Our climate is in crisis and an increasing number of political leaders, industry titans, and media moguls are recognizing the threat. And, as a result, governments, businesses, and industries worldwide are beginning to embrace robust and wide-ranging sustainability initiatives.
But for all the hope and promise the green movement has engendered, there are some challenges. Among the most significant of these is the relative dearth of attention given to the issue of accessibility in the sustainability movement.
This article examines the intersection of accessibility and sustainability in marketing, including describing best practices for ensuring that your marketing strategies and platforms are both sustainable and accessible.
The Challenges of Accessible Sustainability
In many ways, the issue of accessibility in sustainable initiatives aligns with other obstacles inherent in the green movement at this time. It is well-known, for example, that economic, social, and political inequities play out in particularly significant ways in the domain of climate harm.
Communities of color and poor and working-class communities alike are disproportionately affected by environmental harms, from air and ground pollution to the lack of access to “green” spaces. Sustainability initiatives, for the most part, have been the provenance of more affluent communities and persons often least affected by the threat of climate change and other environmental harms.
The same issues apply when it comes to accessibility in sustainability, as persons with disabilities are far more likely to experience long-term unemployment and financial insecurity than the general population. Indeed, it is estimated that more than 25% of persons with disabilities live at or below the poverty level compared with just over 10% of persons without a disability.
For marketers seeking to address sustainability initiatives in their content, the lived experiences of disability may make such content unappealing at best and inaccessible at worst. Members of the target audience who have disabilities, for example, may have neither the financial resources nor the proximal access to sustainability programs featured in marketing materials. They may, for instance, be physically or financially unable to recycle, compost, or cultivate an organic community garden.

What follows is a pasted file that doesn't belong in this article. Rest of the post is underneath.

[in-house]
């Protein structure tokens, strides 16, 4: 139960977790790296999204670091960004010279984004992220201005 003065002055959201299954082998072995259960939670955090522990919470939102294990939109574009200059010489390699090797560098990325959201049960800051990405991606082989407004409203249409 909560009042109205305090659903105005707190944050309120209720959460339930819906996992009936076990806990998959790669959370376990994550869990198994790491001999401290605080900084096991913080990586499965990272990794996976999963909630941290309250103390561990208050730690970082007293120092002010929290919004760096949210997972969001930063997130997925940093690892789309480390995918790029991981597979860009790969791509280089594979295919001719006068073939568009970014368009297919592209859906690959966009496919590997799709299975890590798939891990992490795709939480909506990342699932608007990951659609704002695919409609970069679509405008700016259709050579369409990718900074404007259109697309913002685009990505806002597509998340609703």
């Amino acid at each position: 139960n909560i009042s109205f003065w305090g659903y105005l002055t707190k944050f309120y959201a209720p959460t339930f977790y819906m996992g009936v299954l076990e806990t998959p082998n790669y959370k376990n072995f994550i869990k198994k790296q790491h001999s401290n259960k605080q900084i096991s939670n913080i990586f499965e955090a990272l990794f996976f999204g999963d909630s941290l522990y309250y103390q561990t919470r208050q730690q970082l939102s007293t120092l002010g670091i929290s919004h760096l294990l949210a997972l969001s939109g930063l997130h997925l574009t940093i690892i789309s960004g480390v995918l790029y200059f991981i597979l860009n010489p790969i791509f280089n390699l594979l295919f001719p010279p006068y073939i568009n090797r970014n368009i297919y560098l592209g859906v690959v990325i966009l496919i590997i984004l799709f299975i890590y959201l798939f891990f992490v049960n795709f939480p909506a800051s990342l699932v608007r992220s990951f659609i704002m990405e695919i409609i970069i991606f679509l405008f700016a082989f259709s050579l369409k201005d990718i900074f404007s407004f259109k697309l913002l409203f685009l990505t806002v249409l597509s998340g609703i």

And this, from a content perspective, may only serve to marginalize and disenfranchise persons with disabilities from the sustainability movement.
Unfortunately, it isn’t only the content of sustainability marketing materials that may prove inaccessible to persons with disabilities. The form of these materials may also be unusable by persons with disabilities.
For instance, in an effort to reduce paper consumption, marketers may choose to use smaller fonts on print materials. And while this may certainly increase the amount of content that can be included on a single sheet of paper, for those with age-related sensory degradation or with other forms of vision loss, such “green” approaches may render the content useless for them.
A similar problem prevails when it comes to web page design. Condensing content and reducing brightness and vibrancy in the page design may well result in less energy consumption, but users with vision impairments may find it difficult, if not impossible, to view the content at all.
Leveraging Social Media
Now more than ever, social media is proving an increasingly potent marketing tool, and that means that it can be invaluable in promoting accessible sustainability. For instance, diverse social media platforms enable marketers to reach a diverse target audience in the ways that serve the audience best.
For consumers who are Deaf or hard of hearing, for example, the more text- and image-focused platforms, such as Facebook and Pinterest, can be an ideal source for learning about sustainability programs in their areas. Conversely, video-focused platforms, such as YouTube and TikTok, may be beneficial for those with vision impairments or who may have developmental delays and learning disorders that impact their reading comprehension.
And because social media platforms are increasingly designed to ensure accessibility regardless of the specific needs of individual consumers, they can be used with great success to educate and empower users with disabilities in regard to sustainability practices, programs, and policies. For instance, social media campaigns may be created to educate audiences both with and without disabilities on the problem of greenwashing and provide them with best practices for identifying the corporations that practice it.
For far too long, the issue of accessibility in sustainability marketing has received relatively little attention. The reality, however, is that persons with disabilities are often disproportionately impacted by climate threats and other environmental harms, principally as a result of long-term unemployment and financial insecurity. Despite the particular relevance of sustainability issues in the lives of persons with disabilities, however, sustainable marketing materials are often inaccessible to or unusable by them.
The good news, however, is that social media may be a particularly powerful tool for supporting accessible sustainability in marketing across its many platforms. This could include, for instance, the creation of sustainability-related content that is easily accessible to those with hearing, vision, and cognitive impairments.
Luke Smith is a writer and researcher turned blogger. Since finishing college he is trying his hand at being a freelance writer. When he isn’t writing you can find him travelling, hiking, or gaming. You can keep up with his writing on his Twitter.
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